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by Carolyn Clancy, M.D., AHRQ, AARP Bulletin, - December 17, 2008
If you have been a patient in the hospital, you may think that most of your medical needs have been taken care of by the time you’re ready to leave. You may also assume that everyone on your medical team—your doctors, nurses, and therapists—is on the same page about your future care needs.
I wish this were the case. In reality, studies show that one in four patients who are discharged from the hospital had an unexpected medical problem after they left the hospital. In some cases, the problems are serious, and the patient ends up back in the hospital.
Why does this happen?
One factor is the time lag between when you are released and when your primary care doctor gets the report (called a discharge summary) from the hospital.
This delay means your doctor isn’t immediately aware of which tests and procedures you had during your hospital stay or if you have other conditions that still need attention. Another problem can occur if test results aren’t complete by the time you leave the hospital. This means the test results won’t be included in the report your doctor gets.
Patients themselves often don’t realize they need to make appointments for tests or procedures after leaving the hospital. Research sponsored by my agency, the Agency for Healthcare Research and Quality, has found that more than one-third of the patients who left the hospital in need of more care, like lab tests or a referral to a specialist, failed to get that care.
Confusion about which drugs to take can also lead to experiencing a medical problem after you leave the hospital. Before a hospital stay, many patients stop taking their regular drugs and start taking new ones while they’re in the hospital. Once they leave the hospital, they may resume taking their regular drugs along with their new ones.
But new drugs may cause side effects if they’re taken with other medications, even vitamins. Patients who suffer heart failure, for example, need to take several types of powerful drugs that may cause harm if they are taken with certain drugs.
The good news is hospitals are working to improve the discharge process. Boston Medical Center in Massachusetts is a leader in this area. Family doctor Brian Jack, M.D., and his colleagues have transformed the way patients are discharged from the hospital and seen for follow-up care at nearby community health centers. The study, called Project RED (short for Re-Engineered Discharge), is funded by AHRQ.
Simple principles are at the heart of Project RED:
• Well-defined roles and responsibilities for everyone on the health care team.
• Patient education throughout the hospital stay.
• Easy flow of information from the patient’s doctor to the hospital team and back to the doctor.
• A written discharge plan.
Dr. Jack’s team uses 11 steps to put these principles into action. They include:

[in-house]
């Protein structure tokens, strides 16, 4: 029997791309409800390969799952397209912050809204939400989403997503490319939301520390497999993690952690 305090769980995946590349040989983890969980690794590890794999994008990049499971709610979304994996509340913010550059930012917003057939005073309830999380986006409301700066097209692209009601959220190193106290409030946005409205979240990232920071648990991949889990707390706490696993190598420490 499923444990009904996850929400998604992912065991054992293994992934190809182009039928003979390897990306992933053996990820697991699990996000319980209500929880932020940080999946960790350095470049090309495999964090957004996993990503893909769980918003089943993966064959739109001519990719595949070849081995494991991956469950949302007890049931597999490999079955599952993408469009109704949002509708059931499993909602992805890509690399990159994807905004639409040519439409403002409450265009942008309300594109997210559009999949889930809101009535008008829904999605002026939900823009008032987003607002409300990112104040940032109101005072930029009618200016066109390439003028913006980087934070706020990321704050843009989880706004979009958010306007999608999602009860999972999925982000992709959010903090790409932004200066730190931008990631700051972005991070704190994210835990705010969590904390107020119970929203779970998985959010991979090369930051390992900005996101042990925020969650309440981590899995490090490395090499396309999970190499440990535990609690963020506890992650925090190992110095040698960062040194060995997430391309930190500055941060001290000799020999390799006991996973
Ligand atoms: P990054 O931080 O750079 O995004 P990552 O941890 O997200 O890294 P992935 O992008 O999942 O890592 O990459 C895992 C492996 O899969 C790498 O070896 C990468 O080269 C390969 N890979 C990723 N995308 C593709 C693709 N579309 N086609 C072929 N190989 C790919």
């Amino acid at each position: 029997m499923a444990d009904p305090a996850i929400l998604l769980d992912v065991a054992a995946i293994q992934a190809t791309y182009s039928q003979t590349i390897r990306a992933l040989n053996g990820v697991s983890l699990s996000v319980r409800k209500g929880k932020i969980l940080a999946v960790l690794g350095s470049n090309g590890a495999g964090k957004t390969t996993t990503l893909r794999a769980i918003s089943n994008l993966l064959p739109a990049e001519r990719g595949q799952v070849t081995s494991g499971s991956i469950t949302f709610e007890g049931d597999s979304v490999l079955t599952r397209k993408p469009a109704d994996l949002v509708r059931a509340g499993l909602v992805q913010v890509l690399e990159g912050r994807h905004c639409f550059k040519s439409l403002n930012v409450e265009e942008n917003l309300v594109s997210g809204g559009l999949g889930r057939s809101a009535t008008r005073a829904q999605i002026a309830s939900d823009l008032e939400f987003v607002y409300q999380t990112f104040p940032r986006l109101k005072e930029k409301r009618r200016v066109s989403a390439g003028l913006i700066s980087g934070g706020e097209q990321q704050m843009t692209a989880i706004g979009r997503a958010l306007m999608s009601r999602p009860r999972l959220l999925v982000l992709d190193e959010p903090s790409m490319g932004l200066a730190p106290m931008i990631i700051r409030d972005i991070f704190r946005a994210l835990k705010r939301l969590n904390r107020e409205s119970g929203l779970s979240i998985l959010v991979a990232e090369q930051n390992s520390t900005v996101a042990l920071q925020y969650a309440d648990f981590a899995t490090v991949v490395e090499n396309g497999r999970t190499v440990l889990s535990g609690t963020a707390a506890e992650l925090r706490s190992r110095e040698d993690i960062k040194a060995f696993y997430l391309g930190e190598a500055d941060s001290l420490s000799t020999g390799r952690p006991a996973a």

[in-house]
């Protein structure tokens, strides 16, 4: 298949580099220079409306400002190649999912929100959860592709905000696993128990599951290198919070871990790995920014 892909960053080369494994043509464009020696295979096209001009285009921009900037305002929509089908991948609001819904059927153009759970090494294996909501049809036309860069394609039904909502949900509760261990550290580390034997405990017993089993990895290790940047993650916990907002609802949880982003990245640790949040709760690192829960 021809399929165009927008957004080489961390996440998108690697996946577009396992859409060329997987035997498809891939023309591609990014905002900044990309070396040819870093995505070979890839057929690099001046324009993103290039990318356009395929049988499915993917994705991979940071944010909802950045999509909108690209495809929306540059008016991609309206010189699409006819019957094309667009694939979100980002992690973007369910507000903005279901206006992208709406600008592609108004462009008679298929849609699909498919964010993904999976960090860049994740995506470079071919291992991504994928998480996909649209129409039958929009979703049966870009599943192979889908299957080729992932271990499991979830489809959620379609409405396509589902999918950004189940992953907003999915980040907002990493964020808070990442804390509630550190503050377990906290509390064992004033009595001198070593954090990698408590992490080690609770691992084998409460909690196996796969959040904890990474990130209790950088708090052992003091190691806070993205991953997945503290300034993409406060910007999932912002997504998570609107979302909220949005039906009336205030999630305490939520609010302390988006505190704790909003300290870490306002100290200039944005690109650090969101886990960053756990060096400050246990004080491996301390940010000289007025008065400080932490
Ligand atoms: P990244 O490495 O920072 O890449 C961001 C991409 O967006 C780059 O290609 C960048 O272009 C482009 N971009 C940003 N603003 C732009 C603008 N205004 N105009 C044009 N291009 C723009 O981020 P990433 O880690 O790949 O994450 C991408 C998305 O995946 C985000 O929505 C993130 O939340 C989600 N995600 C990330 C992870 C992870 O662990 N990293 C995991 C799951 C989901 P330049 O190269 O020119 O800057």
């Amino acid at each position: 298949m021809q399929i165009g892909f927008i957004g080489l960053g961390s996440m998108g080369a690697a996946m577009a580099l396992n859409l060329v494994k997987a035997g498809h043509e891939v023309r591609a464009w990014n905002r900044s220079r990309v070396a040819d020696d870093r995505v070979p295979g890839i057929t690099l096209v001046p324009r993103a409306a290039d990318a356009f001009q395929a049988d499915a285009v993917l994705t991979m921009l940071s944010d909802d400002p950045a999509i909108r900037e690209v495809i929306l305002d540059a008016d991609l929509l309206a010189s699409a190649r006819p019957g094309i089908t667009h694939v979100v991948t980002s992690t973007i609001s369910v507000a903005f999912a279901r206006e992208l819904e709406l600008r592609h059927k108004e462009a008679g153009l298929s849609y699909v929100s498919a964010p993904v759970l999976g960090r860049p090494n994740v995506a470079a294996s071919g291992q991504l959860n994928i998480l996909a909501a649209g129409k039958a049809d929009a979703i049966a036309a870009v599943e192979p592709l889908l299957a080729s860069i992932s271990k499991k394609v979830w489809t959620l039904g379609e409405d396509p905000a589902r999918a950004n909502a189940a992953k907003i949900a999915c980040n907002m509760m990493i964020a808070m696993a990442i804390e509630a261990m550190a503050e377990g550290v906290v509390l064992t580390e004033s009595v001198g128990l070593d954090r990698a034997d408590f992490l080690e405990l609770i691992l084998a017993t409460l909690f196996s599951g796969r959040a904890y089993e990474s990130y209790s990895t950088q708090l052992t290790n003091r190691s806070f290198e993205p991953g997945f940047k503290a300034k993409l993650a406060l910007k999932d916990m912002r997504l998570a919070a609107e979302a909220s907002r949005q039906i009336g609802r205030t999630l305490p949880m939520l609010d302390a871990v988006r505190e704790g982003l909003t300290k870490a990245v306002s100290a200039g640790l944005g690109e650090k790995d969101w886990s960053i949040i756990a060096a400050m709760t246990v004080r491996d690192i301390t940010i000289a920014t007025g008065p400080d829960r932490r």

• Educating the patient about his or her diagnosis throughout the hospital stay.
• Making appointments for follow-up and testing.
• Discussing any tests or studies that have been completed in the hospital and deciding who is responsible for follow-up.
• Confirming the medication plan and making sure the patient understands changes in the routine and side effects to watch for.
• Reviewing steps to take if a problem arises.
• Asking the patient to explain in his or her own words the details of the discharge plan.
• Phoning the patient two to three days after discharge to identify and resolve any problems.
Patients who took part in the Project RED study said they felt better prepared to leave the hospital than those who did not participate. For example, 87 percent of those in the study said they knew which appointments they still needed to make, compared with 79 percent who did not participate. Two-thirds of the study group said they understood the main reason why they were in the hospital, compared with 57 percent of nonparticipants.
And a larger percentage of patients (89 percent) who took part in Project RED said they understood their medications after leaving the hospital, compared to those who did not participate in the study (83 percent).
Making sure that patients understand how and when to take their drugs is also a 2008 national patient safety goal of the Joint Commission, a group that reviews hospital care.
I believe that patients should ask their health care team questions—lots of them. But I also understand that a hospital stay can be a confusing and stressful time, which may prevent them from asking the questions they normally would.
That’s why I’m pleased that health professionals realize we need to do a better job of preparing patients for leaving the hospital. Working together, we can improve the chances that all patients will get on the road to better health.
I’m Dr. Carolyn Clancy, and that’s my opinion on how to navigate the health care system.
Carolyn Clancy, a general internist and researcher, is an expert in engaging consumers in their health care. She is the director of the U.S. Agency for Healthcare Research and Quality.
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